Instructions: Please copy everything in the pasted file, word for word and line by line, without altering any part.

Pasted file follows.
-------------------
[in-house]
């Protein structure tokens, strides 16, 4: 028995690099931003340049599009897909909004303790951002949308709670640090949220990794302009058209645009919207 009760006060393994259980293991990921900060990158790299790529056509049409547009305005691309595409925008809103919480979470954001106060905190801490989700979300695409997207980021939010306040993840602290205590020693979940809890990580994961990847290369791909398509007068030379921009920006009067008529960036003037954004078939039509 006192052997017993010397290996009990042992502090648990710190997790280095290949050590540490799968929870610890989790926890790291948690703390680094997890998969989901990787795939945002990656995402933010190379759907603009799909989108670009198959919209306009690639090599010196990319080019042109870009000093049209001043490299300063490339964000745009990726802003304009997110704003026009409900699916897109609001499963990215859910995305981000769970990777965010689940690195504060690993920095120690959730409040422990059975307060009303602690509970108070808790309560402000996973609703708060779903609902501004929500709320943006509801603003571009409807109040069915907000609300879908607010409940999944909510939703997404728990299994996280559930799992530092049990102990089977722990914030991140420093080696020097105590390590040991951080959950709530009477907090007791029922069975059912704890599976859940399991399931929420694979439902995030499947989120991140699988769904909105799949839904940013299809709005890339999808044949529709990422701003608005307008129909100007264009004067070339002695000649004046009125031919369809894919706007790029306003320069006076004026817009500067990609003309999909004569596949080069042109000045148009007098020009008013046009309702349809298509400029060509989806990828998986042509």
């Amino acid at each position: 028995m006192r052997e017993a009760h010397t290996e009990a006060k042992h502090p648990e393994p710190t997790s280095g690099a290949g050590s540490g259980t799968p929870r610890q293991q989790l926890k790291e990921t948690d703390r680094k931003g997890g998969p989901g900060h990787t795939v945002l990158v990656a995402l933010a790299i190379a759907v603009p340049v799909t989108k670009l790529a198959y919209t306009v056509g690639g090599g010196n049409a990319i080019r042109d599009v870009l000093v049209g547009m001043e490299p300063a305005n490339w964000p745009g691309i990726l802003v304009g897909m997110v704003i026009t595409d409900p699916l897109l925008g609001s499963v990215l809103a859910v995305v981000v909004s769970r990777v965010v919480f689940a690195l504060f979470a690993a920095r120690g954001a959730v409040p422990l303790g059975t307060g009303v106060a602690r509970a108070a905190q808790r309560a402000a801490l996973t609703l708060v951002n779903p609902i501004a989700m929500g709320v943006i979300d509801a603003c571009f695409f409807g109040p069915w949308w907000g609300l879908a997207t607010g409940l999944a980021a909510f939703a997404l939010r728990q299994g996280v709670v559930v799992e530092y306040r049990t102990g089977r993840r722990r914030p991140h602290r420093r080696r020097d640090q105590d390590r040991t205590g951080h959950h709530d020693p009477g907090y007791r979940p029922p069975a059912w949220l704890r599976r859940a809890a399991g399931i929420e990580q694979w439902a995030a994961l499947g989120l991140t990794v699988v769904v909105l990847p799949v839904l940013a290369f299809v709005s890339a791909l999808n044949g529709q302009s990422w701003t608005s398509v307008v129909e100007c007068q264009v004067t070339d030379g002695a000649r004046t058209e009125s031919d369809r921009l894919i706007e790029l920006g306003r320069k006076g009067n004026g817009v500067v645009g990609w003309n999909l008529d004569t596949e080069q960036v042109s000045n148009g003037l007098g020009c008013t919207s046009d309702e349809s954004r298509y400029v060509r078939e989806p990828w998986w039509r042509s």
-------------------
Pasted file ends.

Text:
[in-house]
């Protein structure tokens, strides 16, 4: 028995690099931003340049599009897909909004303790951002949308709670640090949220990794302009058209645009919207 009760006060393994259980293991990921900060990158790299790529056509049409547009305005691309595409925008809103919480979470954001106060905190801490989700979300695409997207980021939010306040993840602290205590020693979940809890990580994961990847290369791909398509007068030379921009920006009067008529960036003037954004078939039509 006192052997017993010397290996009990042992502090648990710190997790280095290949050590540490799968929870610890989790926890790291948690703390680094997890998969989901990787795939945002990656995402933010190379759907603009799909989108670009198959919209306009690639090599010196990319080019042109870009000093049209001043490299300063490339964000745009990726802003304009997110704003026009409900699916897109609001499963990215859910995305981000769970990777965010689940690195504060690993920095120690959730409040422990059975307060009303602690509970108070808790309560402000996973609703708060779903609902501004929500709320943006509801603003571009409807109040069915907000609300879908607010409940999944909510939703997404728990299994996280559930799992530092049990102990089977722990914030991140420093080696020097105590390590040991951080959950709530009477907090007791029922069975059912704890599976859940399991399931929420694979439902995030499947989120991140699988769904909105799949839904940013299809709005890339999808044949529709990422701003608005307008129909100007264009004067070339002695000649004046009125031919369809894919706007790029306003320069006076004026817009500067990609003309999909004569596949080069042109000045148009007098020009008013046009309702349809298509400029060509989806990828998986042509």
């Amino acid at each position: 028995m006192r052997e017993a009760h010397t290996e009990a006060k042992h502090p648990e393994p710190t997790s280095g690099a290949g050590s540490g259980t799968p929870r610890q293991q989790l926890k790291e990921t948690d703390r680094k931003g997890g998969p989901g900060h990787t795939v945002l990158v990656a995402l933010a790299i190379a759907v603009p340049v799909t989108k670009l790529a198959y919209t306009v056509g690639g090599g010196n049409a990319i080019r042109d599009v870009l000093v049209g547009m001043e490299p300063a305005n490339w964000p745009g691309i990726l802003v304009g897909m997110v704003i026009t595409d409900p699916l897109l925008g609001s499963v990215l809103a859910v995305v981000v909004s769970r990777v965010v919480f689940a690195l504060f979470a690993a920095r120690g954001a959730v409040p422990l303790g059975t307060g009303v106060a602690r509970a108070a905190q808790r309560a402000a801490l996973t609703l708060v951002n779903p609902i501004a989700m929500g709320v943006i979300d509801a603003c571009f695409f409807g109040p069915w949308w907000g609300l879908a997207t607010g409940l999944a980021a909510f939703a997404l939010r728990q299994g996280v709670v559930v799992e530092y306040r049990t102990g089977r993840r722990r914030p991140h602290r420093r080696r020097d640090q105590d390590r040991t205590g951080h959950h709530d020693p009477g907090y007791r979940p029922p069975a059912w949220l704890r599976r859940a809890a399991g399931i929420e990580q694979w439902a995030a994961l499947g989120l991140t990794v699988v769904v909105l990847p799949v839904l940013a290369f299809v709005s890339a791909l999808n044949g529709q302009s990422w701003t608005s398509v307008v129909e100007c007068q264009v004067t070339d030379g002695a000649r004046t058209e009125s031919d369809r921009l894919i706007e790029l920006g306003r320069k006076g009067n004026g817009v500067v645009g990609w003309n999909l008529d004569t596949e080069q960036v042109s000045n148009g003037l007098g020009c008013t919207s046009d309702e349809s954004r298509y400029v060509r078939e989806p990828w998986w039509r042509s």